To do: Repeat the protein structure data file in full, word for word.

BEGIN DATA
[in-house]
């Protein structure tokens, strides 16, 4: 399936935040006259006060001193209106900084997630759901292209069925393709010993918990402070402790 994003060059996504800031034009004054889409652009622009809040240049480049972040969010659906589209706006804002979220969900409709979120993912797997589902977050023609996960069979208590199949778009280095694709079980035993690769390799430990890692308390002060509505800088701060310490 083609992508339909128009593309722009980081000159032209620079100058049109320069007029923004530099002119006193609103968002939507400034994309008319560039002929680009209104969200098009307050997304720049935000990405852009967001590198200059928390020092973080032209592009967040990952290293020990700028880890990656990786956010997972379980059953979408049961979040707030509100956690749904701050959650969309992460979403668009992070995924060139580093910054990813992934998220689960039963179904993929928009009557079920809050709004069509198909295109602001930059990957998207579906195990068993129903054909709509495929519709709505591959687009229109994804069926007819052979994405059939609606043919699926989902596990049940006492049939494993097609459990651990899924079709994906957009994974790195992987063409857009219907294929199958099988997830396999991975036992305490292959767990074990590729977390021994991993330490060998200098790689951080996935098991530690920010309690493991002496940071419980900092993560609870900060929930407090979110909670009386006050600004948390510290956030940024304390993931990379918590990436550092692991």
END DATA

[in-house]
């Protein structure tokens, strides 16, 4: 399936935040006259006060001193209106900084997630759901292209069925393709010993918990402070402790 994003060059996504800031034009004054889409652009622009809040240049480049972040969010659906589209706006804002979220969900409709979120993912797997589902977050023609996960069979208590199949778009280095694709079980035993690769390799430990890692308390002060509505800088701060310490 083609992508339909128009593309722009980081000159032209620079100058049109320069007029923004530099002119006193609103968002939507400034994309008319560039002929680009209104969200098009307050997304720049935000990405852009967001590198200059928390020092973080032209592009967040990952290293020990700028880890990656990786956010997972379980059953979408049961979040707030509100956690749904701050959650969309992460979403668009992070995924060139580093910054990813992934998220689960039963179904993929928009009557079920809050709004069509198909295109602001930059990957998207579906195990068993129903054909709509495929519709709505591959687009229109994804069926007819052979994405059939609606043919699926989902596990049940006492049939494993097609459990651990899924079709994906957009994974790195992987063409857009219907294929199958099988997830396999991975036992305490292959767990074990590729977390021994991993330490060998200098790689951080996935098991530690920010309690493991002496940071419980900092993560609870900060929930407090979110909670009386006050600004948390510290956030940024304390993931990379918590990436550092692991």